As for affordability, following years of rising bills driven by rising oil and gas prices, the cost of energy caused a political frenzy in 2013. Ed Miliband’s promise to freeze energy prices was one of his most popular moves. George Osborne reacted by halting plans for a gradually-rising charge, that would be paid by companies reponsible for CO2 emissions. Election manifestos may well carry promises of more changes. But this kind of political meddling would be a mistake. Reserves of cheap conventional oil are dwindling. The “new normal” of low oil prices is no more inherently stable than any previous one. Indeed, members of Opec (Organisation of the Petroleum Exporting Countries) can maximise their revenues through periodic cycles of high prices, which generate massive income, and low prices to kill off emergent, higher-price competitors. Affordability should be a sustained goal, based on long-term investment designed to withstand both the vagaries of fossil fuels markets and their environmental costs.
A little-known metric called the Bashmakov-Newbery constant suggests that—given time for adjustment and effective policy responses—national energy efficiency rises in line with prices, meaning that the overall costs of energy remain constant. This is born out by the observation that, in the course of the last 100 years, most countries have spent typically 8-12 per cent of Gross Domestic Product on energy despite huge fluctuations in energy prices. The reason is that low prices amplify complacency, waste and dependence. The Soviet Union subsidised energy and ended up with the world’s most profligate energy consumption and high bills. Conversely, high prices have led consumers, markets and governments to improve efficiency and develop alternatives.
The conventional wisdom is that when, as now, the price of oil is falling, it becomes more costly to maintain programmes that promote energy efficiency and to encourage the development of alternative energy sources. The struggle of this government was to fund these efforts on top of rising bills. The challenge for the next government is to maintain such policies even as bills come down.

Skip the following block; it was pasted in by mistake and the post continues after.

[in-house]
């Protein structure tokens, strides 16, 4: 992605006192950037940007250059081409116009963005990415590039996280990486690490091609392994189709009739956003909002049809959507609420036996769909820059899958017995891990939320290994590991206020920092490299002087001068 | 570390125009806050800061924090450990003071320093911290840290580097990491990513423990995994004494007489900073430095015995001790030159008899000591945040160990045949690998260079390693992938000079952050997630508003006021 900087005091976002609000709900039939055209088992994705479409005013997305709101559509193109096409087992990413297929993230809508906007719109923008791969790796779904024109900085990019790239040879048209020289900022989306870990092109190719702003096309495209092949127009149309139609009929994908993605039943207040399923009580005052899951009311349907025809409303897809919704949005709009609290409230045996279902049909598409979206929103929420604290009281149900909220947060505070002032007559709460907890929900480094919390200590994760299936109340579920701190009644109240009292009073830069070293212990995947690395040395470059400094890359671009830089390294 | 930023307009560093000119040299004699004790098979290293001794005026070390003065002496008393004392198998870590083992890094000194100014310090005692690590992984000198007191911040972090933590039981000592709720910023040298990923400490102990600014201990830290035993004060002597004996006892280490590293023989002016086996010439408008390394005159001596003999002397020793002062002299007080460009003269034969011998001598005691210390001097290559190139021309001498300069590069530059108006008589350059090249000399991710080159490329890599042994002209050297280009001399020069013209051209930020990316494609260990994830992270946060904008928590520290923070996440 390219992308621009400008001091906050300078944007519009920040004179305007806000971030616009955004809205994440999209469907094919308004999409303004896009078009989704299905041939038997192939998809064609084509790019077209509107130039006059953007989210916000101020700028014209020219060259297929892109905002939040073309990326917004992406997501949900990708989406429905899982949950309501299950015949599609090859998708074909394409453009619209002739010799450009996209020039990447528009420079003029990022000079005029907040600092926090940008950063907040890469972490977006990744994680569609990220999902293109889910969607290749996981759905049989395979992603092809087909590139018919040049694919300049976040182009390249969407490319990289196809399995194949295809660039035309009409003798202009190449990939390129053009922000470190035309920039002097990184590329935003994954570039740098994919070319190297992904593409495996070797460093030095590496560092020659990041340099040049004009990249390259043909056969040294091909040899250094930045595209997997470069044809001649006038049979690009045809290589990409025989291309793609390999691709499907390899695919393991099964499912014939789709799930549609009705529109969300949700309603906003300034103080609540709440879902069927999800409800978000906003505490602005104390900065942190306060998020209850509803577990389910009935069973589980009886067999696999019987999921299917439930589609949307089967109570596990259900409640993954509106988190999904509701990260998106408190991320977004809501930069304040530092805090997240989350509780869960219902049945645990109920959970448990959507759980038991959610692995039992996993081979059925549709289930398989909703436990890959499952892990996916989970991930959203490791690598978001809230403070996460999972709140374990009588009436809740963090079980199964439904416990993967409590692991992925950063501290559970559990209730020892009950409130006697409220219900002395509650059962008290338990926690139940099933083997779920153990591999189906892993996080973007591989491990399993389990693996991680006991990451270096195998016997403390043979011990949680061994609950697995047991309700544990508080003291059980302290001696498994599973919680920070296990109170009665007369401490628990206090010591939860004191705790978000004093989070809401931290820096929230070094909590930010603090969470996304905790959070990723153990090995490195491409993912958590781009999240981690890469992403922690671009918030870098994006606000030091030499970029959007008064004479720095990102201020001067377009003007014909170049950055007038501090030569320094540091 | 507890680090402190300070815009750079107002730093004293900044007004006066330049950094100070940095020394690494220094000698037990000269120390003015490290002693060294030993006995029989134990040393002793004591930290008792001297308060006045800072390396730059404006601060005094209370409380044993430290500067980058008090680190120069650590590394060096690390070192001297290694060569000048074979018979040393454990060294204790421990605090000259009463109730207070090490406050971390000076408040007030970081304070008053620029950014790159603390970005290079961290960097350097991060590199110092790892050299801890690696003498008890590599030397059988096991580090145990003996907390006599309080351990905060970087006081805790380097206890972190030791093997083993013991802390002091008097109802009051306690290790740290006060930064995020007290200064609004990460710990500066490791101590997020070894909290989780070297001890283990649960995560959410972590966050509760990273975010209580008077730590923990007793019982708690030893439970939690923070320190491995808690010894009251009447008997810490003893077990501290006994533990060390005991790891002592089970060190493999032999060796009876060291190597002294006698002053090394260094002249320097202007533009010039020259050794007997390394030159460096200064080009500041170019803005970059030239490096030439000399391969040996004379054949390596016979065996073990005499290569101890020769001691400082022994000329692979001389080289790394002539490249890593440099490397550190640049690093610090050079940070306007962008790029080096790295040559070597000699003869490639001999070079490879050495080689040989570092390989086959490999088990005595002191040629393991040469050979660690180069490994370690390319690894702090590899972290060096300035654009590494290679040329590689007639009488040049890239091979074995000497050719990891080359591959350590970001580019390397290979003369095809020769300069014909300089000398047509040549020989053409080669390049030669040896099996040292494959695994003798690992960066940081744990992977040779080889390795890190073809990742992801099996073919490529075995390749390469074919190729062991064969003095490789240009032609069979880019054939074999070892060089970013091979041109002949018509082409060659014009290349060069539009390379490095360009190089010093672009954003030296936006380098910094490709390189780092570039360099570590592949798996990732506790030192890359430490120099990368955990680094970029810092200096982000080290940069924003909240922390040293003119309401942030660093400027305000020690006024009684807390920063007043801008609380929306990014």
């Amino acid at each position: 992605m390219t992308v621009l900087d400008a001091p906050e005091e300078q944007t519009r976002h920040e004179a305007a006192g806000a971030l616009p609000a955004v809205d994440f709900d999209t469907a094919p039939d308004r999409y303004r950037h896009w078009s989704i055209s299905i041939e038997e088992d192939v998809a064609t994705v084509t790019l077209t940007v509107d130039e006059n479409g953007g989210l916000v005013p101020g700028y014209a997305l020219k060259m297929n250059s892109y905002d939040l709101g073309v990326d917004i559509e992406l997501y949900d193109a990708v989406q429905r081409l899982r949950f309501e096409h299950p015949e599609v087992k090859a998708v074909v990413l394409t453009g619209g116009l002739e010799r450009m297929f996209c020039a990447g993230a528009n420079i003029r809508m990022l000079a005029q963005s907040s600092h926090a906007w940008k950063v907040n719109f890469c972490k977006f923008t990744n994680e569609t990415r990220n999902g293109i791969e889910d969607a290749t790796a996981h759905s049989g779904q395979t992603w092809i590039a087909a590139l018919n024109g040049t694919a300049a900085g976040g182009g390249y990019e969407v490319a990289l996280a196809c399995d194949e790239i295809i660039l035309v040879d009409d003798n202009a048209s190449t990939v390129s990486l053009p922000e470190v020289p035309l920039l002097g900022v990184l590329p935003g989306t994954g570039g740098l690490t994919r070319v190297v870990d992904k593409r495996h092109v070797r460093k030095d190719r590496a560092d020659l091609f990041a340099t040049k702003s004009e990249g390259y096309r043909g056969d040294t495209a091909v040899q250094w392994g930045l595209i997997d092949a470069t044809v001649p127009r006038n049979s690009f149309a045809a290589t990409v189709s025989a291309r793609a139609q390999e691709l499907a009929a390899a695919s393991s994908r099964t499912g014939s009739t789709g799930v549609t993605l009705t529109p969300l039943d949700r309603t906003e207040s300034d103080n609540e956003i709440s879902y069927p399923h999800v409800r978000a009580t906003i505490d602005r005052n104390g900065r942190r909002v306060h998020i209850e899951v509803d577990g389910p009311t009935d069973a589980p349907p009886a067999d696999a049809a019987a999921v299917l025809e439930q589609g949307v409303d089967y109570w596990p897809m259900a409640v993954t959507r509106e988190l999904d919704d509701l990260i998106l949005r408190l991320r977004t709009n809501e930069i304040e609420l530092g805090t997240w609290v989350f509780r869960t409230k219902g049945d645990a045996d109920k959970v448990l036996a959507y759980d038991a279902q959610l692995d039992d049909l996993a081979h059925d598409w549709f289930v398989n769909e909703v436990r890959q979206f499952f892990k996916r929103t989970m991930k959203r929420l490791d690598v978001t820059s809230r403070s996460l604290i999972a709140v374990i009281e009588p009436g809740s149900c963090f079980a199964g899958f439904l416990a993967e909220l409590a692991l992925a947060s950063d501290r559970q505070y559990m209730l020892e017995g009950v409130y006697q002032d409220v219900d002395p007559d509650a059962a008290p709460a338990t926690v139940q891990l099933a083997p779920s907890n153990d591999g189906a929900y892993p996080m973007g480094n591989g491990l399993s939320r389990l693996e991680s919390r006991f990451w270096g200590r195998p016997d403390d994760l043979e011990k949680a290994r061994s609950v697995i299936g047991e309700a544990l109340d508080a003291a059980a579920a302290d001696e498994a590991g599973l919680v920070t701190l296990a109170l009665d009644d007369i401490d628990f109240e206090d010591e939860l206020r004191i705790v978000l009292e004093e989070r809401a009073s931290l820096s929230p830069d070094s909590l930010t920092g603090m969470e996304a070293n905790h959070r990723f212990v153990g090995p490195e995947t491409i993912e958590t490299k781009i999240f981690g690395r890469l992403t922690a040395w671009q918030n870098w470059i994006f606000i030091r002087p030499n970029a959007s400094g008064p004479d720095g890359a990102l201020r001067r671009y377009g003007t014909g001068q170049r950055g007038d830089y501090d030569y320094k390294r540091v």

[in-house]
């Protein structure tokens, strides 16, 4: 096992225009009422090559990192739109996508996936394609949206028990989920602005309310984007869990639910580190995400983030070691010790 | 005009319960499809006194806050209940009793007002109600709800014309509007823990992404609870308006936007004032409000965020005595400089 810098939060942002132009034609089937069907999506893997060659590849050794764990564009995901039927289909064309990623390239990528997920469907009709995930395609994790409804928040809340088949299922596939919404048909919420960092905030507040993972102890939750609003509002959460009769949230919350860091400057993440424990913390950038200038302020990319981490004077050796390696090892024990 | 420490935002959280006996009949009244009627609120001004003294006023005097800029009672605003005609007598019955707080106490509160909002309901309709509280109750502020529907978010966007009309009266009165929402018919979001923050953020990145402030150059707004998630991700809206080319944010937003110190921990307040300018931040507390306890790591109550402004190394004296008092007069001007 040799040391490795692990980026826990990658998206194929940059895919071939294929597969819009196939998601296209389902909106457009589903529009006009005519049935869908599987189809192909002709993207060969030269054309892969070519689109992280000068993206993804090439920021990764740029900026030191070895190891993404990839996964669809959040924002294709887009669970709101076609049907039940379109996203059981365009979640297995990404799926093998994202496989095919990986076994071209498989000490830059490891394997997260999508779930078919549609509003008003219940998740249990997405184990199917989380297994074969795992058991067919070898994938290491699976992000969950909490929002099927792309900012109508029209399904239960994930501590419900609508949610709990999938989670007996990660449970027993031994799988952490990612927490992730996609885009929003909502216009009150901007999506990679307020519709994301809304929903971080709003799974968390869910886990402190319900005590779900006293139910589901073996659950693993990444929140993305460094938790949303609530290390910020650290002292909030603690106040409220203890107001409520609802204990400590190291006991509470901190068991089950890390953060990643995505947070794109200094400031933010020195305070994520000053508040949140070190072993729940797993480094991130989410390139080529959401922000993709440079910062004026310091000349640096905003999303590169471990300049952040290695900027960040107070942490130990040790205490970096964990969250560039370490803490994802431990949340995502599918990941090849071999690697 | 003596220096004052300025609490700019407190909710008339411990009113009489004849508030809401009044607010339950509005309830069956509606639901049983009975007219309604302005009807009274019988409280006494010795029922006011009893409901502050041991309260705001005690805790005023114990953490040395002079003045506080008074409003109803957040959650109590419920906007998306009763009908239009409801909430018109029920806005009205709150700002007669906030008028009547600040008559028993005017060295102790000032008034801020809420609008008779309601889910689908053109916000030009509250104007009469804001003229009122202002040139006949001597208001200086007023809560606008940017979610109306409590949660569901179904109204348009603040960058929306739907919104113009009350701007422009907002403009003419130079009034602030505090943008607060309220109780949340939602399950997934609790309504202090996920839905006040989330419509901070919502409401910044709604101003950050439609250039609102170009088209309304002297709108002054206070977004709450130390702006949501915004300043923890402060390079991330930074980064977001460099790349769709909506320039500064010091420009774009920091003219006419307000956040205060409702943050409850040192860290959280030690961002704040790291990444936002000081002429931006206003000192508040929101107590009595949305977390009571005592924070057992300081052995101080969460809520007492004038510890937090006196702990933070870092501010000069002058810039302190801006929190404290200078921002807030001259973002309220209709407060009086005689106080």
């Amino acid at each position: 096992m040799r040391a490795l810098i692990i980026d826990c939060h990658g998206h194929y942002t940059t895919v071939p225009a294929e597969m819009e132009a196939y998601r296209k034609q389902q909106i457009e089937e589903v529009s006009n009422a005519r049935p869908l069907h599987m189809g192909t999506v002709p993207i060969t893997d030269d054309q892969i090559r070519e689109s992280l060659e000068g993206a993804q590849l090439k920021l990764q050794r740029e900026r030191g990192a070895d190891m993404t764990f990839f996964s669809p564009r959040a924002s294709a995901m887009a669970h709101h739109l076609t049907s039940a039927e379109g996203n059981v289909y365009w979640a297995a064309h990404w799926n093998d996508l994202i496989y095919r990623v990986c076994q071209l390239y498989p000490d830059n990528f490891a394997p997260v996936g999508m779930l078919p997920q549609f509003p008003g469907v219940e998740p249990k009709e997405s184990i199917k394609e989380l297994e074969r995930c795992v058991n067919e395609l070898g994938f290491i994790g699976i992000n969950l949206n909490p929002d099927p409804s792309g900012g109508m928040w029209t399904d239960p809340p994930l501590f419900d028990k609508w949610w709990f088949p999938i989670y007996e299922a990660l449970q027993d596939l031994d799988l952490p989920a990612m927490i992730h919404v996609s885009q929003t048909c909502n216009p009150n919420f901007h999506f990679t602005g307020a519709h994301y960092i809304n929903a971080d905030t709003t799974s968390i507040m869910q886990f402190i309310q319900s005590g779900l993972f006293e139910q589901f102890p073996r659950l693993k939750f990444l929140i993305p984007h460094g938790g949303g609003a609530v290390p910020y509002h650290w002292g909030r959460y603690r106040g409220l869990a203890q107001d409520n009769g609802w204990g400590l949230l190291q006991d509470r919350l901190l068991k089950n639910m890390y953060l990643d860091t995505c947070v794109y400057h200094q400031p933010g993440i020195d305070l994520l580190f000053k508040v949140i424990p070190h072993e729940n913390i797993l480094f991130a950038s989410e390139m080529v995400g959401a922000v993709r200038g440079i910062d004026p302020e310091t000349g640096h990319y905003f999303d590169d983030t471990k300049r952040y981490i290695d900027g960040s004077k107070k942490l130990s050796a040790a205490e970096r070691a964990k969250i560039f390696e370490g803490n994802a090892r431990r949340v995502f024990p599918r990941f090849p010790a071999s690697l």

If 2013 headlines about bills slowly gave way to 2014 concerns about security, 2015 looks like the year that will reassert the third part of the energy trilemma—environment. The CO2 concentration in the atmosphere is at a level not seen in 5m years. For the last half century, the average global temperature in each decade has been 0.2 degrees Celsius hotter than the last—2014 has turned out to be the hottest recorded year in history.
The European Union increased its goal for a reduction in emissions to 40 per cent below 1990s levels by 2030. In a joint US-China announcement, the US set reductions and China agreed to cap its emissions by 2030 or earlier. This orchestrated push by the major powers encourages all countries to set goals during 2015 in the run-up to a global summit in Paris next December. Decarbonisation is back on the agenda.
Faced with concerns about costs, the conventional environmentalist’s response was that clean energy would pay for itself, because fossil fuels would become more and more expensive “as the oil runs out.” Cheap oil makes that look like wishful thinking.
Yet history is salutary. In the oil shocks of the 1970s, projections of ever-rising oil prices prompted the British government to support £100bn of capital investment that helped to launch the UK offshore oil industry. The same is possible for new energy systems, but this would require investment on a scale comparable to the North Sea investments of the 1970s. Yet it could yield comparable long-term benefits.